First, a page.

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Tribeca Review: ‘The Driftless Area’ Starring Anton Yelchin, Zooey Deschanel, John Hawkes, & More

Tribeca Review: ‘The Driftless Area’ Starring Anton Yelchin, Zooey Deschanel, John Hawkes, & More

Ponderously exploring pedestrian notions of the universe and connectedness, while mixing in familiar coming-of-age conflicts of love, death, and loss, and sprinkled with bumbling neo-noir crime and even magical realism, “The Driftless Area” is an overloaded, but generally underwhelming and meandering story about small town existence, fate, and the meaning of life.

Based on the novel by Tom Drury, the story is ostensibly about an unremarkable, luckless 24-year-old man named Pierre (played by an unassertive Anton Yelchin) who returns to life as a bartender in his Midwest hometown after his parents die and gets fatefully involved with a dangerous, but semi-idiotic career criminal named Shane (John Hawkes). It’s hackneyed plot — which feels more contrived and arbitrary than convincing about chance and the mysteries of coincidence — strains to connect disparate characters and their cosmic destinies in any organic or believable manner.

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In one corner, there’s Pierre. Next to him is his best friend Carrie (Alia Shawkat), whose main purpose for existing in this story is to deliver expository backstory (in tired voice over) about Pierre’s unfortunate life. Then there’s the mysterious Stella (Zooey Deschanel), who may or may not have survived a house fire, and is connected with the town’s resident weirdo hermit, the mystical Tim Geer (Frank Langella), who strangely understands everything that happened to her and how to spiritually rectify “her story.” Finally, there’s Shane, who is paid by his boss (Ciaran Hinds) to burn down the house that Stella was randomly staying in. Shane and Pierre meet through happenstance and their quarrel leads to the young man stealing the older thief’s bag of cash, which puts the turgid “tracking down the money” plot into action.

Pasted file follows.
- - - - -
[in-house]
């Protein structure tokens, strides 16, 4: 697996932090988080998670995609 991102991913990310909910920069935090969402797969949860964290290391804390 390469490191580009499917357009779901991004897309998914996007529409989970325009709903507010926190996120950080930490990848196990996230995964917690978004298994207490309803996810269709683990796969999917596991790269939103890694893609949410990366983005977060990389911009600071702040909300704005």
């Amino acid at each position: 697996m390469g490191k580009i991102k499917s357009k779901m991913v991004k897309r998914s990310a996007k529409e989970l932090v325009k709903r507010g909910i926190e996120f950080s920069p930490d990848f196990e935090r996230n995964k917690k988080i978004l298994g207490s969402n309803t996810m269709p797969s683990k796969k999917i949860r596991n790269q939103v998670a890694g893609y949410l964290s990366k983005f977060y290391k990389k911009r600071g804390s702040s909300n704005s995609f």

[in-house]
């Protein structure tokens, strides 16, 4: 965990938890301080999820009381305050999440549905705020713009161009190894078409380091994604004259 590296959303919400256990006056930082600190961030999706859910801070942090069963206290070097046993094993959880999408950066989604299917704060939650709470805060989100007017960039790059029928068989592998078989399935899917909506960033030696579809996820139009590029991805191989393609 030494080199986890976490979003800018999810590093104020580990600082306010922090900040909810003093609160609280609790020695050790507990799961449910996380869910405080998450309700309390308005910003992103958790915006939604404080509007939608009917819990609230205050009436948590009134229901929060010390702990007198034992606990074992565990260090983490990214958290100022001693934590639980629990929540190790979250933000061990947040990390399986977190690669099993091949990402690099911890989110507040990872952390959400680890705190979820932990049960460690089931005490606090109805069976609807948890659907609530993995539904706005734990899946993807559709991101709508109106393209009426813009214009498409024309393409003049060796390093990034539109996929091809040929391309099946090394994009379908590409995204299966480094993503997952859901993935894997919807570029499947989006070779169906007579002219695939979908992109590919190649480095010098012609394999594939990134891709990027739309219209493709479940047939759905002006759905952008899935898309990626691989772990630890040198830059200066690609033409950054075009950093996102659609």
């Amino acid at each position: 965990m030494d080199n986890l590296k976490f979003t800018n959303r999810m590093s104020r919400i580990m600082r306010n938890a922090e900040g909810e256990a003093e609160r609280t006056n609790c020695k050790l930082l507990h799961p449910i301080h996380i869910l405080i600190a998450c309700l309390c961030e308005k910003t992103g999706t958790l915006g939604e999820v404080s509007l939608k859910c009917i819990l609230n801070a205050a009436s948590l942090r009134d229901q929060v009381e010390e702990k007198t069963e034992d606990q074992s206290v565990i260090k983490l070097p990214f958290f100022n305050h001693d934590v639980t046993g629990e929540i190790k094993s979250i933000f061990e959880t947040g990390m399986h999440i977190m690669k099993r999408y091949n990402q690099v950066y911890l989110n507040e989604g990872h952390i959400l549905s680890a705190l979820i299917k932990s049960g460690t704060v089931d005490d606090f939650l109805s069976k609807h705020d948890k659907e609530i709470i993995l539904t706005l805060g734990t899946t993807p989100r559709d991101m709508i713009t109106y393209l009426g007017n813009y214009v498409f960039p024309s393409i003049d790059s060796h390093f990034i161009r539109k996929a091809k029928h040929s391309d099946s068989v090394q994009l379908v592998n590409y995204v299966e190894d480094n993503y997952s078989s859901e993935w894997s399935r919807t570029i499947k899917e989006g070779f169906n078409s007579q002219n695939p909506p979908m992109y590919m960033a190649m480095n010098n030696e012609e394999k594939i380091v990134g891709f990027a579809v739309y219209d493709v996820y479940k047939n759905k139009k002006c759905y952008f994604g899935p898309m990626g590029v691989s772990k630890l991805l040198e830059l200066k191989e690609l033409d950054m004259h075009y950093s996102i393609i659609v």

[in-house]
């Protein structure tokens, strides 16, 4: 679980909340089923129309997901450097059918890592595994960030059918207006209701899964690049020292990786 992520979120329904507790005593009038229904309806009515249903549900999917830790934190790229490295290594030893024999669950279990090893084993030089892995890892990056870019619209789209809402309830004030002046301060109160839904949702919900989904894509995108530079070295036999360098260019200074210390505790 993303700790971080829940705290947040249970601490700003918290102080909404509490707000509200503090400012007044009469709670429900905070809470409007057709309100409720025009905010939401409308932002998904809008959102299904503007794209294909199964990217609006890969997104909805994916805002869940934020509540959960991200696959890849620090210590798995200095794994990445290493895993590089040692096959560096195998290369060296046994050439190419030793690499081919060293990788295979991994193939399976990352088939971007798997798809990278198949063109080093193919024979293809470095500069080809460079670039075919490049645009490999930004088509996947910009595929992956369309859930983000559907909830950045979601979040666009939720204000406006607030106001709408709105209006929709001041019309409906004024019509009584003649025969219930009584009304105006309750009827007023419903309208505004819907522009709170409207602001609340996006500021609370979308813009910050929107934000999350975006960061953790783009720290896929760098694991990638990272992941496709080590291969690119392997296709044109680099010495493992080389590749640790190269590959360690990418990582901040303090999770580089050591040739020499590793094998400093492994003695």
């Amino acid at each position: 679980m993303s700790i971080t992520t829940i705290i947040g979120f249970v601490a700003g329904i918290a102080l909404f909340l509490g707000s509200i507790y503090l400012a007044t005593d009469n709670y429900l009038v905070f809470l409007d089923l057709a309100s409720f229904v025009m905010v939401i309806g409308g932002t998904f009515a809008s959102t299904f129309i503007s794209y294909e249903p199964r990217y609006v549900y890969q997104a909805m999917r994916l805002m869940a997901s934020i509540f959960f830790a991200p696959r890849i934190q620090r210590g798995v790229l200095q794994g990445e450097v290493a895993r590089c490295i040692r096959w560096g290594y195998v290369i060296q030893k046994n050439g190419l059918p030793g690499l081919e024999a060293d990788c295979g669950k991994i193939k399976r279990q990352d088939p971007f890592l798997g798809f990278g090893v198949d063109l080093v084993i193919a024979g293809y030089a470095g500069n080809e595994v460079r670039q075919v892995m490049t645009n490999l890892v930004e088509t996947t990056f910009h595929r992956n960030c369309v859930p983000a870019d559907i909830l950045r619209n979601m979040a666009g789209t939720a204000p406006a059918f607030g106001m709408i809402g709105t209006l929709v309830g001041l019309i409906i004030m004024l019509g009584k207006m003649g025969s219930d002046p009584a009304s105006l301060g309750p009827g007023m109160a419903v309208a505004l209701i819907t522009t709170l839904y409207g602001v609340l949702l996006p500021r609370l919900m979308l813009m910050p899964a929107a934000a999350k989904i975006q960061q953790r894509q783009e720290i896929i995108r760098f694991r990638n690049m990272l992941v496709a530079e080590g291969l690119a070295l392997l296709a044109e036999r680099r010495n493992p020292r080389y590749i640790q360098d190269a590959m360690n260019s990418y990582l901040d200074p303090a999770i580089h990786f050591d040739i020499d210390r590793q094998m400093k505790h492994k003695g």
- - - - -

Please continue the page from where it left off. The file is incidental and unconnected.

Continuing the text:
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Unremarkably told without much spark, “The Driftless Area” never coalesces in any meaningful or engaging way. The movie lazily conjoins all these players in artificial random circumstances, not unlike a small town “Pulp Fiction,” but nowhere near as funny, inspired, or cleverly written as Quentin Tarantino‘s film.

Aptly named, the wandering ‘Driftless Area’ is listlessly paced, and its non-existent vitality is much like the purgatory like, neither here-nor-there setting of the movie — a humdrum cowpoke town where nothing really happens. Preoccupied with coincidental destiny, accidents, and luck, the movie’s biggest problem is its vagueness and own ambivalence toward itself (apparently a trait in the book that does the movie no favors). Other than Shane attempting to retrieve his money and seek revenge, none of the characters or story beats are assertive or proactive. Even the romance between Pierre and Stella, or the universal conspiring between the woman and the town mystic, seems uncertain. Pierre is a paradox too — bold enough to steal money from a dangerous (though unconscious) man, and seemingly not fearful of reprisal, but as played by Yelchin, he’s too blasé and ambiguous, and fails to make the audience care about his fate.

Written and directed by Zachary Sluser, “The Driftless Area” plays with notions of the self, time, the future, interconnectedness, and righting universal wrongs, but the movie fumbles around in search of profundity and never achieves it. Even at an economic 95 minutes, its inconsequential nature eventually grows increasingly tedious as the enervating movie ambles towards its inevitable and unexceptional conclusion. Featuring a cast that doesn’t seem to possess much chemistry, a half-hearted sense of humor that isn’t very funny, this insipidly rendered story never inspires much of anything in the viewer, and that kind of ambivalence is death in movies. Ultimately, “The Driftless Area” isn’t so much bad as it is trivial and forgettable, but in a day and age of dwindling cinemagoers, and interest in adult storytelling fading from the big screen, its weary insignificance feels all the more criminal. [C-]

Browse through all our coverage of the 2015 Tribeca Film Festival by clicking here.

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